Year in Review: October 2007
Published: Thursday, December 27th, 2007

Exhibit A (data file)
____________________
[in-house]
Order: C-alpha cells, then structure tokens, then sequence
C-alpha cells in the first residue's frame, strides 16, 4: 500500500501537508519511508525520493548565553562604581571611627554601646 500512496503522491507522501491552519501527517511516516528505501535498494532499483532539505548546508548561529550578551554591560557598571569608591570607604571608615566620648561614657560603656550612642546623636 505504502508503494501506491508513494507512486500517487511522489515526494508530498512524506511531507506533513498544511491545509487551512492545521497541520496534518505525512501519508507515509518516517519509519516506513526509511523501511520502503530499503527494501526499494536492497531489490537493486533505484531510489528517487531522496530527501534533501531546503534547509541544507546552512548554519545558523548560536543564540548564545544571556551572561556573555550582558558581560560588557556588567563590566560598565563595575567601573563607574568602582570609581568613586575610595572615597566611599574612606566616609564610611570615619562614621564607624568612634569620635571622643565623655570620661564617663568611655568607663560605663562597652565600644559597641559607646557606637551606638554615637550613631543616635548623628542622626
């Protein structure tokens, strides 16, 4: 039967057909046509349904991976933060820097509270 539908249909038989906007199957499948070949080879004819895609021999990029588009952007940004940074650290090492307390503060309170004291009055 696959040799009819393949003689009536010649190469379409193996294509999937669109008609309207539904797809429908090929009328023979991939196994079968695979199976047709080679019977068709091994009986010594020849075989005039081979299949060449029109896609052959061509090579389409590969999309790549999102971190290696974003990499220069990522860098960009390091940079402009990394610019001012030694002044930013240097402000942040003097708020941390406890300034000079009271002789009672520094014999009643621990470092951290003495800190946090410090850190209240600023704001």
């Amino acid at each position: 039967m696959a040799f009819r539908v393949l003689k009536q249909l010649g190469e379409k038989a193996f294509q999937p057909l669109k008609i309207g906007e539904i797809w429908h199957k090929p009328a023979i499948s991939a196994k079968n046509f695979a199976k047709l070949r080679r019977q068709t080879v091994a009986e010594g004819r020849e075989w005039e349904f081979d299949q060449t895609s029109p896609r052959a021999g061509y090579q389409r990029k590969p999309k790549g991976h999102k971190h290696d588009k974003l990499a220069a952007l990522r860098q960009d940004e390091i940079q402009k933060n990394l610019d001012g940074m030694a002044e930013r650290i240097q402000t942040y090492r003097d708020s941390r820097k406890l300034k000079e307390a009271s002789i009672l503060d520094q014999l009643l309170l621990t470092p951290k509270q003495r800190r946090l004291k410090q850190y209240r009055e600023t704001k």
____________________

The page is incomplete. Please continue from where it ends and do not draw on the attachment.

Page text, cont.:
A daily look at top news stories in October reported in the Clovis New Journal: Oct. 1: Air Force Special Operations Command officially moved into Cannon Air Force Base. In formal ceremonies, Col. Scott West, 27th Fighter Wing commander, relinquished command of the base to Col. Tim Leahy as Cannon was also officially designated the 27th Special Operations Wing. Oct. 2: Curry County commissioners approved an ordinance that prohibits smoking within 25 feet of county property. Penalties for violating the ordinance, which was approved unanimously, ranged from $100 for a first violation to $500 for a third violation. Oct. 3: Maxine Wallace, 79, of Grady had been selected for the New Mexico Commission on the Status of Women’s annual Pioneer Award. ... Republican officials, speaking on condition of anonymity, said New Mexico Sen. Pete Domenici intended to retire at the end of his term in 2008, ending a 36-year career in Congress. Domenici made an official announcement the next day, citing health reasons. Oct. 4: Two Clovis men were convicted in the 2005 shooting death of 10-year-old Carlos Perez. Demetrio Salas faced more than 46 years in prison, while David Griego faced up to 20 years in prison. ... Clovis Mayor David Lansford issued a written statement expressing the City Commission’s support of City Manager Joe Thomas. City officials would not say if Thomas had received any disciplinary action for an Aug. 3 incident in which Thomas pleaded guilty to an open-container violation. The statement read in part, “We are confident with (Thomas’) leadership and consider the circumstances of the recent past resolved.” Oct. 5: Curry County officials confirmed County Manager Dick Smith had written a letter of resignation though county workers said Smith was still on the job. Four days later Smith told a reporter his resignation was effective Jan. 30. He cited unspecified personal reasons for leaving. Oct. 6: Hundreds of members of the 522nd fighter squadron began returning to Cannon Air Force Base after a four-month deployment to Guam. ... About 300 people attended the Clovis 100th Anniversary Gala at the Clovis Civic Center as the city celebrated its centennial. Oct. 7: Clovis had received the economic development award from the Governor’s Economic Development Summit. Officials said the community’s resolve in the face of possibly losing Cannon Air Force Base was the key factor in the city receiving the state’s first award for excellence in economic development. Oct. 8: A California health care company had assumed ownership of two Clovis health care facilities. Skilled Healthcare Group bought Laurel Plains Healthcare and Laurel Ridge Healthcare and renamed them St. Anthony’s Healthcare and Rehabilitation and Clovis Healthcare and Rehabilitation Center, respectively. Oct. 9: The Clovis-Curry County New Mexico Workforce Connections One Stop Center hosted a grand opening ceremony. The center, on the corner of Main and First, provides businesses and job seekers a single location for assistance. Oct. 10: Curry County commissioners voted to terminate the contract of County Manager Dick Smith, effective immediately. They paid Smith about $16,000 to comply with contract terms since he’d given 60 days notice. ... Assistant County Manager Lance Pyle was named interim manager. Oct. 11: An Albuquerque company had been selected to head a transition study intended to help area officials understand changes upcoming at Cannon Air Force Base. Keystone International would receive $542,775 for the study, with the federal government paying 90 percent of the costs. Oct. 12: A man accused of shooting a teenager to death in 2006 pleaded guilty to voluntary manslaughter. John Cameron, 26, agreed to serve 8 1/2 years in prison for the slaying of 19-year-old Amos Soliz. Officials said Cameron and Soliz were arguing prior to the shooting. Oct. 13: Clovis’ Lyceum theater hosted the sixth annual Fiery Film Festival. More than 100 people and about 30 independent films were part of the two-day event. Oct. 14: Area peanut farmers said they were enjoying a quality harvest, although it would not match quantity records set in 2005. Oct. 15: The United States Air Force Band of the West performed at Marshall Junior High. … The Clovis News Journal launched its “e-Paper,” a digital version of the print edition. Access was free for the first month. Oct. 16: Clovis’ Bank of America received its third bomb threat in five months, but again, “there was nothing there,” a police spokesman said. Oct. 17: A grass fire east of Portales burned about 3,000 acres and closed U.S. Highway 70 for about three hours. No injuries were reported and no major structures were destroyed. Oct. 18: Clovis city commissioners approved plans for 170 homes in two subdivisions just north of the city. … A bridge near Logan was shut down for about four hours after a recreational vehicle struck an expansion joint, leaving a 2-foot by 6-foot gap in the westbound lane. Officials said the bridge was structurally sound and a steel plate was soon welded over the gap until the joint could be replaced. Oct. 19: Clovis and Artesia high school football players received national television exposure as ESPNU broadcast the game from Artesia. While most city residents were unable to watch the broadcast at home, two Clovis restaurants picked up the feed and hosted dozens of fans. The Wildcats came from behind to win, 35-31. Oct. 20: Clovis Civic Center hosted a 24-hour video gaming tournament. About 50 gamers participated. Oct. 21: Firefighters responded to a blaze at an abandoned home at 500 Sheldon St. Officials said damage was heavy. … Portales law officers were investigating thefts from vendors at the annual Peanut Valley Festival. Cash and jewelry were among items stolen overnight. Oct. 22: Clovis school board members were considering asking voters to approve a tax increase for a vocational institute. If approved, more high school students could gain dual credit toward a college degree. Oct. 23: Curry County commissioners toured the construction site of the Special Events Center. The south and north arena walls for the $7 million project had been erected. Oct. 24: Spotted hyenas and black bear cubs were the newest additions to Hillcrest Park Zoo. Oct. 25: First Church of the Nazarene pastor Wally Yeager and his two sons had organized a stuffed animal toy drive for victims of California wildfires. They ultimately collected about 2,400 stuffed animals. Oct. 26: A Curry County sheriff’s deputy resigned more than two weeks after he was placed on paid administrative leave amid allegations regarding his off-duty conduct. Deputy Larry Garrison was alleged to have verbally abused a woman from whom he wanted to buy a car. Oct. 27: The Clovis High School band won the Zia Marching Band Fiesta in Albuquerque. Officials said Zia, considered the state’s top marching contest, attracted 32 bands from New Mexico, Texas and Colorado. Oct. 28: Goodwill Industries, which uses proceeds from its nonprofit retail operations to fund workforce development training programs, was planning to open a branch in Clovis. Officials said Goodwill would open in December in the old Hancock Fabrics building on North Prince. Oct. 29: Law officers arrested a man in Roosevelt County and charged him with trafficking cocaine. The undercover operation netted 1.2 ounces of cocaine, $789 in cash, a handgun, scales and packaging material. Officials said the cocaine had a street value of about $1,300. Oct. 30: Waggin’ Tails doggie day care hosted a costume contest for pets. Roxann Gutierrez’s pit bull, “Capone,” won the cutest award dressed as a pirate. … Community members surprised children in Plains Regional Medical Center’s pediatric ward with Halloween treat bags. … Six Clovis residents were arrested on narcotics charges after police seized 5 pounds of marijuana. Oct. 31: A three-vehicle accident west of Texico on U.S. 60/70/84 backed up traffic for three hours. A cattle truck was involved, but police reported no serious injuries.